52 TELLURIUM Te (Latin:tellus - Earth)

Tellurium is a semi-metal in group 16 along with oxygen, sulphur, selenium (with which it more closely resembles chemically), itself, and polonium. Tellurium is silvery white, brittle and metallic looking in bulk, but is usually obtained as an amorphous dark grey powder. Tellurium burns in air with a greenish-blue flame to become the dioxide, TeO2. Tellurium is unaffected by hydrochloric acid, but dissolves in nitric acid.

Tellurium is used in the electro-refining of zinc to eliminate contamination with cobalt. It is also alloyed with lead to increase the strength of pipes and cable sheaths. Molten tellurium corrodes iron, copper and stainless steel. Tellurium is transparent to infra red light with an exceedingly high refractive index of 6.3, the highest known.

Tellurium is a p-type semiconductor and its conductivity increases slightly with exposure to light. It can be doped with silver, copper, gold, tin or other elements. Cadmium sulphide, CdS; cadmium selenide, CdSe; and cadmium telluride, CdTe, are type II/VI photoconductive semiconductors used in the detection of light. Tellurides are analogous to sulphides. Telluric bismuth is an inter-metallic compound, Bi3Te3. Tellurium, being a bigger atom than sulphur, can accommodate more oxygen atoms around it, so telluric acid is H6TeO6, and when heated yields the trioxide, TeO3. Salts of telluric acid are called tellurates. Salts of H2TeO4, the analogue of sulphuric acid, exist, but not the acid itself. Tellurium is used to tint glass.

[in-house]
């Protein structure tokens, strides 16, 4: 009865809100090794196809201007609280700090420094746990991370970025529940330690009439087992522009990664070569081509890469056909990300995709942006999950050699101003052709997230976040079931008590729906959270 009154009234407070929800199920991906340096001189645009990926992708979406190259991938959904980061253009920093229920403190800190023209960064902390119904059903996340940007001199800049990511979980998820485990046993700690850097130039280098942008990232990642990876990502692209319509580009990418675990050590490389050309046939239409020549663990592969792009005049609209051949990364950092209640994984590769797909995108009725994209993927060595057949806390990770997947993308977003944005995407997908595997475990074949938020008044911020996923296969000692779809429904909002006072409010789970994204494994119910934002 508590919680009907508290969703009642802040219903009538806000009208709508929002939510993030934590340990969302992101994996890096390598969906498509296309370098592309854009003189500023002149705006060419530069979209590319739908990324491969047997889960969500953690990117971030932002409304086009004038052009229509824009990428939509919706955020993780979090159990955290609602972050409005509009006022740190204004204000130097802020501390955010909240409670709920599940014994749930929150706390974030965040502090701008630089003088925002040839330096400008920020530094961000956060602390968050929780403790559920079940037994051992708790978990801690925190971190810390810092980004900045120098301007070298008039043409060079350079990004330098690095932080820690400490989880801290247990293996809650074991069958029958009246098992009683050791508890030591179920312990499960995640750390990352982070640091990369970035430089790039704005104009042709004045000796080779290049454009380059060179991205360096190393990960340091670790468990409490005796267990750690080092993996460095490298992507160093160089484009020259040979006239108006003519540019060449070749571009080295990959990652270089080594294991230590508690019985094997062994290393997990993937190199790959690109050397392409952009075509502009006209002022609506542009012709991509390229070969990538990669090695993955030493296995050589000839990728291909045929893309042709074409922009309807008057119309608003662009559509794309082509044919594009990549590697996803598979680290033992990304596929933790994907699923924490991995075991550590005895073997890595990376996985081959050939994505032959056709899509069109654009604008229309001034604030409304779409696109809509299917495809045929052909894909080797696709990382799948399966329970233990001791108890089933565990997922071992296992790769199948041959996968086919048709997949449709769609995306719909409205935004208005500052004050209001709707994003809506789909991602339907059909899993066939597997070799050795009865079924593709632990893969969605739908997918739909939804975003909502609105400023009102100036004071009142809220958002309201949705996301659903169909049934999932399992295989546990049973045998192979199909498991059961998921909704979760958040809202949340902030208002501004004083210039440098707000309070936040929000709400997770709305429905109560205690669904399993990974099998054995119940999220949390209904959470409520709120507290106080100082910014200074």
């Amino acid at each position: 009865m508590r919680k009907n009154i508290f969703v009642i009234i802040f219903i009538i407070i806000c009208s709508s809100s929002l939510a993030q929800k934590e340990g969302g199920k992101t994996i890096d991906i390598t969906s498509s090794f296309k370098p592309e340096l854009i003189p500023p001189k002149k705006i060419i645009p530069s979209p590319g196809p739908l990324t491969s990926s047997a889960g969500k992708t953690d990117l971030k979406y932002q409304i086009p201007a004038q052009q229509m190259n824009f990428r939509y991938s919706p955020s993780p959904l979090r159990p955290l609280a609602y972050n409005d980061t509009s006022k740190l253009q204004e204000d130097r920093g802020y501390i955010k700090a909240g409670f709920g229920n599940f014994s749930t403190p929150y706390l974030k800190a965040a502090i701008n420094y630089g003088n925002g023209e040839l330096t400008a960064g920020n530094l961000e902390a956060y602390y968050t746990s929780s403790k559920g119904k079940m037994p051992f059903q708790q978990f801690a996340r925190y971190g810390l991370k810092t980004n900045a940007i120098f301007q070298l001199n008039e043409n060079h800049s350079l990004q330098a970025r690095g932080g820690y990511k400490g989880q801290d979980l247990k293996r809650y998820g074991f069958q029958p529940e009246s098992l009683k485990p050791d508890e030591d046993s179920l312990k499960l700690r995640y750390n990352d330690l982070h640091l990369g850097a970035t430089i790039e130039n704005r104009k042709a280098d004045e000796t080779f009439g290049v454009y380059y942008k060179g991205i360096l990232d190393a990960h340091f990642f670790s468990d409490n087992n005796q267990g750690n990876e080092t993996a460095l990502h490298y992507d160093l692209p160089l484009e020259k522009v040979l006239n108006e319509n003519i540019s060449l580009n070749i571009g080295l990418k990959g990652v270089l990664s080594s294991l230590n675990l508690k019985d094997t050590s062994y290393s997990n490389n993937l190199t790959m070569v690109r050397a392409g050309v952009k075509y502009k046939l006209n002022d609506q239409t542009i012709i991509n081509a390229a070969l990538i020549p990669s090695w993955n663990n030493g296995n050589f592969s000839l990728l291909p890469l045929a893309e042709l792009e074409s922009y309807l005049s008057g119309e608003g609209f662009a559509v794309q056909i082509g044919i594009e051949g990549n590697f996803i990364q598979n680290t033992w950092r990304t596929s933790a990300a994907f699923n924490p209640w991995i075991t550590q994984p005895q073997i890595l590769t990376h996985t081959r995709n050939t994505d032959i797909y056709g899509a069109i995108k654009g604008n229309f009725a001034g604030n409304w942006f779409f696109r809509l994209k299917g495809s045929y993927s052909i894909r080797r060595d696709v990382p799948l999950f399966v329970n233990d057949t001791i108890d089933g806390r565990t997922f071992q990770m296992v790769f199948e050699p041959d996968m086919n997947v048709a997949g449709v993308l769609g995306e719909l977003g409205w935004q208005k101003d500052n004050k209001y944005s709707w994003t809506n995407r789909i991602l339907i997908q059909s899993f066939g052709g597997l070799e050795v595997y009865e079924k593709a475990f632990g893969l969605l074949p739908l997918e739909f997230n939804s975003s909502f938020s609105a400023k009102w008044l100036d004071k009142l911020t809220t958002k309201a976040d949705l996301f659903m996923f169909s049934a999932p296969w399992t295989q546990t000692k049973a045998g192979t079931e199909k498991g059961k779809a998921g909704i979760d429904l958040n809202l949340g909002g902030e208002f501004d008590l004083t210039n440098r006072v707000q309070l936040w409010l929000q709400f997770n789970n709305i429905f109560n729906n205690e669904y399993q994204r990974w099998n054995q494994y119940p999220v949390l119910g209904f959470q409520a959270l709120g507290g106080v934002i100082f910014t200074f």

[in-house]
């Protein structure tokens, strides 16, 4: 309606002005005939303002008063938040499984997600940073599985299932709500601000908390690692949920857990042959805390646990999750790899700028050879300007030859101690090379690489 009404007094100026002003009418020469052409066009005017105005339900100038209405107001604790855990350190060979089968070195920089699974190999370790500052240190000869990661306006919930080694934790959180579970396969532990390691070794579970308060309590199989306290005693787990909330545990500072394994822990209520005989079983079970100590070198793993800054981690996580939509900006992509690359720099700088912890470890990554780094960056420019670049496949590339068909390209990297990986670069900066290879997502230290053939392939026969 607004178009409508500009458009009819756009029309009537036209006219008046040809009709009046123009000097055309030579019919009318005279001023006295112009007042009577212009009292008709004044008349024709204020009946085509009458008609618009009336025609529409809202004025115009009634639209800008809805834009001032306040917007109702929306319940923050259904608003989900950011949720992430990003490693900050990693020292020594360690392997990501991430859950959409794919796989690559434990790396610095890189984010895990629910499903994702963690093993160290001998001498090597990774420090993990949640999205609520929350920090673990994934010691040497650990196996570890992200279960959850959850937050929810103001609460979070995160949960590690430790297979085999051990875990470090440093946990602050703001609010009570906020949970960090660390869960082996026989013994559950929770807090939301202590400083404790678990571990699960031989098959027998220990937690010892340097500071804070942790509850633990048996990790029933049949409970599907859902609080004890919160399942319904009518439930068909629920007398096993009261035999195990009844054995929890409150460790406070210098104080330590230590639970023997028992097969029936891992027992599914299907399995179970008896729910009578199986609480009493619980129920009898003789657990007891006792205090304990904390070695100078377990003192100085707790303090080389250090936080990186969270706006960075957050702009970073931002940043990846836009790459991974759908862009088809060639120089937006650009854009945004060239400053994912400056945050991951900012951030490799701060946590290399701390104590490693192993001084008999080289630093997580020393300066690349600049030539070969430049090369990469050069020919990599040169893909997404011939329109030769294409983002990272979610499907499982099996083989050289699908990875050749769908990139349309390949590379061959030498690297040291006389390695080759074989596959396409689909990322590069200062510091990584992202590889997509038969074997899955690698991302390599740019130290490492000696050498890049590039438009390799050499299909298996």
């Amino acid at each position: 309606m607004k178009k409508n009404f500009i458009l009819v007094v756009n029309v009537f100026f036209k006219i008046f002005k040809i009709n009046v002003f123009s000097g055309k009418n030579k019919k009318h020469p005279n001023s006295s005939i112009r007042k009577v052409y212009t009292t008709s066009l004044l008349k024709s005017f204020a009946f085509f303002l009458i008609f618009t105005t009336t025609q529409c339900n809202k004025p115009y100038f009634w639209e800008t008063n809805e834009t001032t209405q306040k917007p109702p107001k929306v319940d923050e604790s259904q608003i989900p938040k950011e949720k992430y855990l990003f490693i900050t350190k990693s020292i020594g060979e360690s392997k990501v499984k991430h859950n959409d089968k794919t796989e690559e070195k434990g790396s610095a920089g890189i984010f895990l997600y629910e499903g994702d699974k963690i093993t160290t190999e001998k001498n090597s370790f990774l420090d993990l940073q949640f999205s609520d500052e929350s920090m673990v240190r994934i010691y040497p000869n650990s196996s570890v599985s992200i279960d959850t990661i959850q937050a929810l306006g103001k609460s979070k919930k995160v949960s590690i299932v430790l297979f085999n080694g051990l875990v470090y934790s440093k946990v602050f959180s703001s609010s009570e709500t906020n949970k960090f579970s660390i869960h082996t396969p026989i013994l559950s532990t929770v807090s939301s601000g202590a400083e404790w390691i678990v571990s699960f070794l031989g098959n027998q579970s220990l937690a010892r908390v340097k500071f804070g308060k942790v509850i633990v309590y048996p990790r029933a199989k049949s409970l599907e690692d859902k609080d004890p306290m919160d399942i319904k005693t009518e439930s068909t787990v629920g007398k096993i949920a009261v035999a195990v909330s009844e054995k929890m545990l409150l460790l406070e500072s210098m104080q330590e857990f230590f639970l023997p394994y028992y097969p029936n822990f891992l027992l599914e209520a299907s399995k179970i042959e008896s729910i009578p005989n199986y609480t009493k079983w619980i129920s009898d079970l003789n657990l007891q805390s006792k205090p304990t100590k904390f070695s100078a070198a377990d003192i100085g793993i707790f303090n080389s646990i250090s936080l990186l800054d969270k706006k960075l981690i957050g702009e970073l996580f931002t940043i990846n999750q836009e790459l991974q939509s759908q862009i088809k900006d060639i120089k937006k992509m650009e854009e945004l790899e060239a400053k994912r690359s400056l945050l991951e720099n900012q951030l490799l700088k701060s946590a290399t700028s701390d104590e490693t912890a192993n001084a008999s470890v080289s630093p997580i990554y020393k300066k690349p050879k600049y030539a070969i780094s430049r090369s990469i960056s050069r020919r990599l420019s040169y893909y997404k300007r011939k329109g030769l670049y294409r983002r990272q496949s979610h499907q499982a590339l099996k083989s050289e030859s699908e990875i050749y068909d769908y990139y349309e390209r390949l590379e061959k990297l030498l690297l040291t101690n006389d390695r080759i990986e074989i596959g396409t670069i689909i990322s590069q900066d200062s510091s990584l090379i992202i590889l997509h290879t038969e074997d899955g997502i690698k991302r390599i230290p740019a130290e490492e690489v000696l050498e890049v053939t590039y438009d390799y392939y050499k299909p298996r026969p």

Tellurium is probably toxic, and if the dust is inhaled, 'tellurium breath', a garlic-like odour on the breath similar to selenium poisoning results, probably as a result of dimethyl tellurium, Te(CH3)2, forming. Tellurium is in-essential for life and is fairly toxic, but the low solubility of most of its compounds renders it relatively safe.

Tellurium is obtained from the flue dusts produced in the processing of copper sulphide ores are used and from the anode slimes of electrolytic copper refineries; and from sylvanite, silver gold telluride, AgAuTe4 or from calaverite and krennerite, both gold tellurides, AuTe2. Tellurium is occasionally found native and in some rare minerals, like tellurite, orthorhombic tellurium dioxide, TeO2, and in tetradymite, bismuth tellurium sulphide, Bi2Te2S.

Natural tellurium is slightly radioactive and consists of eight stable isotopes, three of which are mildly radioactive with enormously long halflives, the most abundant isotope is Te-130 at 35% which is subject to double beta decay with a halflife of 2500x1018 years, and 32% Te-128, another double beta decaying isotope with an even longer halflife of 50,000x1018 years, and 1% of a positron emitting isotope, Te-123 with a halflife of 13x1012 years. Altogether, another 25 radioactive isotopes are known, ranging from positron (and alpha) emitting Te-106 to electron (and neutron) emitting Te-138. With a halflife o 2500x1018 years, the activity of a one kilogram mass of pure tellurium-130 is, on average, 38×10-6becquerels per second, or one disintegration per 30,000 seconds. Measuring halflives of this period requires very careful shielding from background radiation.

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